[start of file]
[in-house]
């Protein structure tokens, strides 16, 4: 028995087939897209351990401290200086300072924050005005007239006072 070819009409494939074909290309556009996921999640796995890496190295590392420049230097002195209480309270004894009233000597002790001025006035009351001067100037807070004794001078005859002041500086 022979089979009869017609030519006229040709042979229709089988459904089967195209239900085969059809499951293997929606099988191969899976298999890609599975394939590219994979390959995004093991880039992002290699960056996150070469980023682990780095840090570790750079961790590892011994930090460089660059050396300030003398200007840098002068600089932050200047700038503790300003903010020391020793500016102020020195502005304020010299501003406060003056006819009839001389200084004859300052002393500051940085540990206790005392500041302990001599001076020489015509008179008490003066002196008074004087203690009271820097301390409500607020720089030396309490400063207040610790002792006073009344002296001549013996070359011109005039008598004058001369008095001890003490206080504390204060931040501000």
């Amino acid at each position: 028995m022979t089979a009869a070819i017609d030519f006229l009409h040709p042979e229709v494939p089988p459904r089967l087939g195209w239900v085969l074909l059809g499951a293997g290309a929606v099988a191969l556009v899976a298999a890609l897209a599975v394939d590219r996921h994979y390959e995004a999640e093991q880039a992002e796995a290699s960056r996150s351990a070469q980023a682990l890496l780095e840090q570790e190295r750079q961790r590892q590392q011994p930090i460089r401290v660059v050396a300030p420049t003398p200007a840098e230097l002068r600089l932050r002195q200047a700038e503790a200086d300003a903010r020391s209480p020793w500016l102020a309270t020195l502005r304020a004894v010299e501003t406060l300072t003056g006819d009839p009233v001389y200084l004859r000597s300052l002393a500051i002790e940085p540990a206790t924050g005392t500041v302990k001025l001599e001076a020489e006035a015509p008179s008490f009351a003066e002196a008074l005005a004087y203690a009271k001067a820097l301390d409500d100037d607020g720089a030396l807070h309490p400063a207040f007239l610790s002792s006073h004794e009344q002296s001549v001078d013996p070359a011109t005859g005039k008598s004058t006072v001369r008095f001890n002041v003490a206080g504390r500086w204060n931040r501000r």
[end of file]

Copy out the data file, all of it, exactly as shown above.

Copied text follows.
[in-house]
């Protein structure tokens, strides 16, 4: 028995087939897209351990401290200086300072924050005005007239006072 070819009409494939074909290309556009996921999640796995890496190295590392420049230097002195209480309270004894009233000597002790001025006035009351001067100037807070004794001078005859002041500086 022979089979009869017609030519006229040709042979229709089988459904089967195209239900085969059809499951293997929606099988191969899976298999890609599975394939590219994979390959995004093991880039992002290699960056996150070469980023682990780095840090570790750079961790590892011994930090460089660059050396300030003398200007840098002068600089932050200047700038503790300003903010020391020793500016102020020195502005304020010299501003406060003056006819009839001389200084004859300052002393500051940085540990206790005392500041302990001599001076020489015509008179008490003066002196008074004087203690009271820097301390409500607020720089030396309490400063207040610790002792006073009344002296001549013996070359011109005039008598004058001369008095001890003490206080504390204060931040501000």
């Amino acid at each position: 028995m022979t089979a009869a070819i017609d030519f006229l009409h040709p042979e229709v494939p089988p459904r089967l087939g195209w239900v085969l074909l059809g499951a293997g290309a929606v099988a191969l556009v899976a298999a890609l897209a599975v394939d590219r996921h994979y390959e995004a999640e093991q880039a992002e796995a290699s960056r996150s351990a070469q980023a682990l890496l780095e840090q570790e190295r750079q961790r590892q590392q011994p930090i460089r401290v660059v050396a300030p420049t003398p200007a840098e230097l002068r600089l932050r002195q200047a700038e503790a200086d300003a903010r020391s209480p020793w500016l102020a309270t020195l502005r304020a004894v010299e501003t406060l300072t003056g006819d009839p009233v001389y200084l004859r000597s300052l002393a500051i002790e940085p540990a206790t924050g005392t500041v302990k001025l001599e001076a020489e006035a015509p008179s008490f009351a003066e002196a008074l005005a004087y203690a009271k001067a820097l301390d409500d100037d607020g720089a030396l807070h309490p400063a207040f007239l610790s002792s006073h004794e009344q002296s001549v001078d013996p070359a011109t005859g005039k008598s004058t006072v001369r008095f001890n002041v003490a206080g504390r500086w204060n931040r501000r």